The promise to honour Vinayak Damodar Savarkar as a Bharat Ratna last surfaced during Vajpayee’s rule in 2002, but was rejected after national outrage. This year, however, it’s back in the BJP’s manifesto for Maharashtra. Home Minister Amit Shah first brought up the controversial figure at an event in Banaras Hindu University earlier this week, urging the audience to take a leaf out of Savarkar’s book, and stressing on the importance of rewriting history from the Indian perspective. “The uprising of 1857 wouldn’t have become a part of our history but for Veer Savarkar,” he said, referring to the ideologue’s book The Indian War of Independence, in which Savarkar argues that calling it a mere revolt would be falling prey to the colonial narrative.

The promise to honour Vinayak Damodar Savarkar as a Bharat Ratna last surfaced during Vajpayee’s rule in 2002, but was rejected after national outrage.

Since then, everyone’s offered their own opinions on the man, either labelling him a disgrace and traitor or a patriot and freedom fighter, depending on where they get your news from. Former Prime Minister Manmohan Singh said on Thursday – in his typically balanced fashion – that he had nothing against Savarkar, but didn’t fully agree with his Hindutva ideology. Former minister Nitin Gadkari, meanwhile, didn’t think the question was up for debate, saying there was a “hundred per cent” chance that Savarkar would be conferred the highest civilian honour, since it’s “what the people want”.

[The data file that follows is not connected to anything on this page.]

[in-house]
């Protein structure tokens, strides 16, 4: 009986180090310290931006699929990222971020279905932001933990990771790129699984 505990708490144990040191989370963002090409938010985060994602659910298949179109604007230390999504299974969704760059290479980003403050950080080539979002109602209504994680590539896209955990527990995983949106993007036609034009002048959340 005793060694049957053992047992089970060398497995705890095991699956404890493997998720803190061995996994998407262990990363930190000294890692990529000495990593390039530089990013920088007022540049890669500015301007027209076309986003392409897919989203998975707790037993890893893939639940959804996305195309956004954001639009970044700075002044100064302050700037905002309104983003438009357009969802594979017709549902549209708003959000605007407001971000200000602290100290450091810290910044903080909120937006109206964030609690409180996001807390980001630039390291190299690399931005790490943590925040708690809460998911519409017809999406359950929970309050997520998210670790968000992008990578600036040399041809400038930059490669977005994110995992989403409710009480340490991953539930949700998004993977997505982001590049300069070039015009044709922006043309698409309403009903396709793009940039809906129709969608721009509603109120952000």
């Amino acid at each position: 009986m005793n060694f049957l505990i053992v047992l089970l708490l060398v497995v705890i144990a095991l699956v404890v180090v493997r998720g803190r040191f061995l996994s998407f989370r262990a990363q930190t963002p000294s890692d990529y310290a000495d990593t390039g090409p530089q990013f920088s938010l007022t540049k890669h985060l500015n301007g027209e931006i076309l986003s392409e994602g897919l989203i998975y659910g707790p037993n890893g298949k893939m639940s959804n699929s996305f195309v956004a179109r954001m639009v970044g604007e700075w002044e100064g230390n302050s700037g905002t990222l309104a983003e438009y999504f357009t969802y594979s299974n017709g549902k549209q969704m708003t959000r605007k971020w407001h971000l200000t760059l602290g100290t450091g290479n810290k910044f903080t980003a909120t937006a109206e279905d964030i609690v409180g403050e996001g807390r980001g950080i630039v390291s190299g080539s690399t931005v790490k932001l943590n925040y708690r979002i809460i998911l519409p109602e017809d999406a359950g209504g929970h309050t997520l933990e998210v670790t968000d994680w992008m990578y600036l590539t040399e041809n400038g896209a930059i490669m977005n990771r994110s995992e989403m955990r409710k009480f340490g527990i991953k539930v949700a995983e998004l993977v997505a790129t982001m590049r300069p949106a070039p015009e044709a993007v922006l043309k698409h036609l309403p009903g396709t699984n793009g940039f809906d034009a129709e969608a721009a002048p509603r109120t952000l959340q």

But that second bit depends heavily on who you ask. Savarkar is most infamously known as the man whose revolution against the British was cut short by his 11-year stint in the notorious Andaman jail. He is said to have written a number of mercy petitions to the British (the first in the first year of his imprisonment), declaring that he would give up his freedom struggle, and declare unwavering loyalty to the British, in return for his own freedom. He’s also been criticised for allegedly having written a book on his own life, and releasing it as a biography written by another author, in which he speaks about his own bravery.